It is a common question, so we want to show you the difference between a magazine and clip. Magazines and clips are both used to store ammunition, but there are some key differences between the two.
Magazines are typically spring-loaded and they feed ammunition into the chamber of a gun. Clips, on the other hand, are typically flat and used for feeding ammunition into the magazine of a firearm.
The picture above demonstrates the differences between the two.
Many inexperienced shooters (and even some long-time gun enthusiasts) are confused by the distinction between a “clip” and a “magazine.” They might use the terms interchangeably or simply refer to magazines as “clips”.
It is important that we speak in correct terms. To do otherwise makes us look and sound foolish and ignorant. Professionals, enthusiasts, and weapons experts are well-versed in the real usage of each word. So, I’m attempting to assist new shooters learn the facts and dispelling firearm misconceptions and myths.
The last thing you want to do is sound like an ignorant anti-gunner – and that is what you sound like to most when you misuse these terms.
Magazines are loaded prior to shooting. Loading several detachable magazines at once will allow a shooter to reload quickly.
Magazines are inserted directly into the firearm and remain in place while the weapon is firing.
When the magazine is empty, the shooter will:
- press the magazine release
- remove the empty magazine
- insert another fully loaded magazine into the firearm
Clips can make the loading of a magazine faster and easier. In some instances, a clip is actually required to allow the firearm to function properly. An example of this is the M1 Garand.
Clips can be used to reload many fixed and detachable magazines quickly.
Stripper clips are pre-loaded, often in bandoliers, clip pouches, and/or ammo cans. In order to use with a fixed magazine, the clip is usually:
- Placed into a slot with the bolt open
- Rounds are pressed down upon and get “stripped” off the “clip” and into the fixed magazine of the firearm
- The clip can either be removed or in some instances, closing the bolt will remove the clip and load a round into the chamber at the same time.
Clips are reusable many times in most instances. However, stripper clips can lose tension or become weakened from metal fatigue and wear over time.
In the British military, a stripper clip is often referred to as a “charger”, or “charger clip” instead of a stripper clip. It is a commonwealth military term.
Using a clip to load a detachable magazine
You can see the basic steps for loading a detachable magazine by using a stripper clip and a device known as a stripper clip guide or charger loading spoon.
Simply press the rounds into the magazine and they will strip off of the clip. Repeat as many times as needed. Using this method, you could reload a 30 round magazine in a matter of seconds.
If you are having a hard time stripping the rounds off by hand, you can invert the magazine and place the rounds against a hard surface to load the magazine.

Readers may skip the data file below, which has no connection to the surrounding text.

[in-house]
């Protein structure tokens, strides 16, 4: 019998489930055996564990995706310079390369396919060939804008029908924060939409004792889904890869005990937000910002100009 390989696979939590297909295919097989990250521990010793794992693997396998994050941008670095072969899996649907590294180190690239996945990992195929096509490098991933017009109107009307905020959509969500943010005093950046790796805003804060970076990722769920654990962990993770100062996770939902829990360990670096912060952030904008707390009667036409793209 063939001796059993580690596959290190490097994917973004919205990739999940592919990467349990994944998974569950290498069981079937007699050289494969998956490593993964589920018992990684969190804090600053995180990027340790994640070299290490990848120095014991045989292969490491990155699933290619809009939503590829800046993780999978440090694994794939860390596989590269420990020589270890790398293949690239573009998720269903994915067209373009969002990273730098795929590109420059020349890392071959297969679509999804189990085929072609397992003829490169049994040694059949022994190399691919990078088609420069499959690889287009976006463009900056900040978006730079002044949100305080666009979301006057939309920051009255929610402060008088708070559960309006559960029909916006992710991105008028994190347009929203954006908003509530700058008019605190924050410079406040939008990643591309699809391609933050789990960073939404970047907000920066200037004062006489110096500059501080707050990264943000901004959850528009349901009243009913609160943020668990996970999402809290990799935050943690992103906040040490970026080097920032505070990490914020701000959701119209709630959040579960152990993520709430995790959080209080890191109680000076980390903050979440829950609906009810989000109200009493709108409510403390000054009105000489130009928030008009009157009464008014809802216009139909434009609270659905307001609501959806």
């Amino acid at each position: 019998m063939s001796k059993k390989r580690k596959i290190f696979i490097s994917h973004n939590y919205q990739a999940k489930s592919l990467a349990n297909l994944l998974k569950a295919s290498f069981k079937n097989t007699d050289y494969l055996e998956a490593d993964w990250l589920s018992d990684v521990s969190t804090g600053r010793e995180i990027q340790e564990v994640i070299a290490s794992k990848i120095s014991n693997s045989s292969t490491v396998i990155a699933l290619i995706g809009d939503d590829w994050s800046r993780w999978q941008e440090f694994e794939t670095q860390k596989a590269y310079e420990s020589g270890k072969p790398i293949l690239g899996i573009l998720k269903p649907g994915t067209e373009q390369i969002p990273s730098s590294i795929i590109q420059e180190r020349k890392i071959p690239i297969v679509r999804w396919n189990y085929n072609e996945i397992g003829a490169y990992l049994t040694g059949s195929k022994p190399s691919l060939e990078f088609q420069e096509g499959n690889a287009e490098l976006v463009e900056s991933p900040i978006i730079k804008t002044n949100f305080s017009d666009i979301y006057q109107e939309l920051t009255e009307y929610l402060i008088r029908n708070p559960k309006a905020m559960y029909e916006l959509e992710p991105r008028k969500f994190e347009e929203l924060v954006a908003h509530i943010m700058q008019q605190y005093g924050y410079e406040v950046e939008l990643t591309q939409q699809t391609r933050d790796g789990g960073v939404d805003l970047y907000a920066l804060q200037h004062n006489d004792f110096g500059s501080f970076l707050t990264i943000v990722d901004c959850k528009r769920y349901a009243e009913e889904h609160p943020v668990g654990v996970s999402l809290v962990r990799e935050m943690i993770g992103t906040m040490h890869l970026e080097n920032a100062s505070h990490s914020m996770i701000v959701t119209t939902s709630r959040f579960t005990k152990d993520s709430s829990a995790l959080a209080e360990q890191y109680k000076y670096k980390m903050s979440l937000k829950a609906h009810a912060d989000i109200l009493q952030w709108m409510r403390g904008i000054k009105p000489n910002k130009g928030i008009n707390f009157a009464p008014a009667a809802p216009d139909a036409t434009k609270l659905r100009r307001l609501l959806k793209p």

Detachable vs Fixed Magazines
Most modern firearms make use of detachable magazines. However, depending on the design of the firearm, some modern guns, and many older designs use fixed magazines.
Examples of guns with fixed magazines are:
- M1 Garand
- SKS (there are some exceptions with the SKS-M and SKS-D models)
- Most bolt action rifles (especially older milsurp models)
- Lever action firearms
- Most shotguns (which make use of a tubular magazine under the barrel)
Many of these guns, particularly military and police models would make use of clips in order to expedite the reloading process. However, many guns with fixed magazines don’t even use stripper clips, and are loaded one round at a time. Hunting rifles, lever actions, and pump shotguns are a good example of this.
Prior to 1958, the primary US service rifle did not make use of a detachable magazine. The M-14 was the first standard military service rifle to make use of detachable magazines. However, the BAR, M1/M2 Carbine, Thompson, and other firearms did make use of detachable magazines. The M16 and subsequent rifles/carbines all make use of detachable magazines.
Up to that point, detachable magazines were seen as a liability. Additionally, magazines are seen as sort of “disposable”. While they can be reloaded and reused, they are often left on the battlefield during combat. Magazines usually come in a variety of different sizes depending on your needs.
Most magazines can be reused over and over so long as they are taken care of. However, springs and guides may need to be replaced or lubed and cleaned from time to time. Take care not to dent a magazine. Bent or cracked feed lips can also create feeding issues with your firearm. Mark bad magazines for disposal or to be fixed as needed.
In summary, the difference between a magazine and a clip is:
- A magazine is a device used to store ammunition in a firearm.
- A clip is used to feed ammunition into the magazine of a firearm.
- Magazines are either fixed or detachable.
- Clips are always removable.
I hope this helps to clear up any confusion that you may have had on the topic. Please feel free to share this article with anyone who may need help learning the difference.